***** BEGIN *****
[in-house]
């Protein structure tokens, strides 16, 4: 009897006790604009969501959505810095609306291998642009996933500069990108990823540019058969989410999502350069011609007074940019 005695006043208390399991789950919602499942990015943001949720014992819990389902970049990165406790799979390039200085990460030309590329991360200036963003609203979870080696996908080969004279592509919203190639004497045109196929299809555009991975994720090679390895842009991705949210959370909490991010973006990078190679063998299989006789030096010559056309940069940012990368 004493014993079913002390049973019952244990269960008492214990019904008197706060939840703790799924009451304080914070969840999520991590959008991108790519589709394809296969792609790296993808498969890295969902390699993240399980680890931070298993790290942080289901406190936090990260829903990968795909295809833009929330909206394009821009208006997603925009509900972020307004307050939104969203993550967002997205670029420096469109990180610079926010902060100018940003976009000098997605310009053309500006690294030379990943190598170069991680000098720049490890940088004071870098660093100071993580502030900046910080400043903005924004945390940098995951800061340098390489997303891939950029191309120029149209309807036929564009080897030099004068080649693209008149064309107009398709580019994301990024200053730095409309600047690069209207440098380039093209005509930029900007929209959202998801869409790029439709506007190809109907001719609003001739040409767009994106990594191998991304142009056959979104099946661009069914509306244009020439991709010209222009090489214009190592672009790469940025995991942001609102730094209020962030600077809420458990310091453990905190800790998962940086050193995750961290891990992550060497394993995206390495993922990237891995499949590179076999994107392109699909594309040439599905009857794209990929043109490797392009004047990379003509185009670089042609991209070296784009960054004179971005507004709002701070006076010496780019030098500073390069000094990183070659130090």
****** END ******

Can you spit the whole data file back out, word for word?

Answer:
[in-house]
């Protein structure tokens, strides 16, 4: 009897006790604009969501959505810095609306291998642009996933500069990108990823540019058969989410999502350069011609007074940019 005695006043208390399991789950919602499942990015943001949720014992819990389902970049990165406790799979390039200085990460030309590329991360200036963003609203979870080696996908080969004279592509919203190639004497045109196929299809555009991975994720090679390895842009991705949210959370909490991010973006990078190679063998299989006789030096010559056309940069940012990368 004493014993079913002390049973019952244990269960008492214990019904008197706060939840703790799924009451304080914070969840999520991590959008991108790519589709394809296969792609790296993808498969890295969902390699993240399980680890931070298993790290942080289901406190936090990260829903990968795909295809833009929330909206394009821009208006997603925009509900972020307004307050939104969203993550967002997205670029420096469109990180610079926010902060100018940003976009000098997605310009053309500006690294030379990943190598170069991680000098720049490890940088004071870098660093100071993580502030900046910080400043903005924004945390940098995951800061340098390489997303891939950029191309120029149209309807036929564009080897030099004068080649693209008149064309107009398709580019994301990024200053730095409309600047690069209207440098380039093209005509930029900007929209959202998801869409790029439709506007190809109907001719609003001739040409767009994106990594191998991304142009056959979104099946661009069914509306244009020439991709010209222009090489214009190592672009790469940025995991942001609102730094209020962030600077809420458990310091453990905190800790998962940086050193995750961290891990992550060497394993995206390495993922990237891995499949590179076999994107392109699909594309040439599905009857794209990929043109490797392009004047990379003509185009670089042609991209070296784009960054004179971005507004709002701070006076010496780019030098500073390069000094990183070659130090």